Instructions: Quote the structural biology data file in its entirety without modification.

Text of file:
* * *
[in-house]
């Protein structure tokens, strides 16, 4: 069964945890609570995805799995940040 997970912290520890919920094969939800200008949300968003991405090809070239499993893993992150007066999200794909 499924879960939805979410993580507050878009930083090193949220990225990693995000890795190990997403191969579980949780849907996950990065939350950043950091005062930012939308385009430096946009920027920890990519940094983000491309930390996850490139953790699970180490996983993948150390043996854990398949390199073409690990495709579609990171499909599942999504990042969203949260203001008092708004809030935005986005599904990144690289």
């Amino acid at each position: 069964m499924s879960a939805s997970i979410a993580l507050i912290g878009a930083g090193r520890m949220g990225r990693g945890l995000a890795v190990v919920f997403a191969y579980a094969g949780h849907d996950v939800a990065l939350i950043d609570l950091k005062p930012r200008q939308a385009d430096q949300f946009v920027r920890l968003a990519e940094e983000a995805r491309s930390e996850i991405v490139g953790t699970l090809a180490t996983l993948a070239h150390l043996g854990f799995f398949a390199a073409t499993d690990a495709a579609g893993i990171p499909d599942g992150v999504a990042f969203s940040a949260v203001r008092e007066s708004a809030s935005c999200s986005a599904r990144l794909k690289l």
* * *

[in-house]
């Protein structure tokens, strides 16, 4: 069964945890609570995805799995940040 997970912290520890919920094969939800200008949300968003991405090809070239499993893993992150007066999200794909 499924879960939805979410993580507050878009930083090193949220990225990693995000890795190990997403191969579980949780849907996950990065939350950043950091005062930012939308385009430096946009920027920890990519940094983000491309930390996850490139953790699970180490996983993948150390043996854990398949390199073409690990495709579609990171499909599942999504990042969203949260203001008092708004809030935005986005599904990144690289």
């Amino acid at each position: 069964m499924s879960a939805s997970i979410a993580l507050i912290g878009a930083g090193r520890m949220g990225r990693g945890l995000a890795v190990v919920f997403a191969y579980a094969g949780h849907d996950v939800a990065l939350i950043d609570l950091k005062p930012r200008q939308a385009d430096q949300f946009v920027r920890l968003a990519e940094e983000a995805r491309s930390e996850i991405v490139g953790t699970l090809a180490t996983l993948a070239h150390l043996g854990f799995f398949a390199a073409t499993d690990a495709a579609g893993i990171p499909d599942g992150v999504a990042f969203s940040a949260v203001r008092e007066s708004a809030s935005c999200s986005a599904r990144l794909k690289l």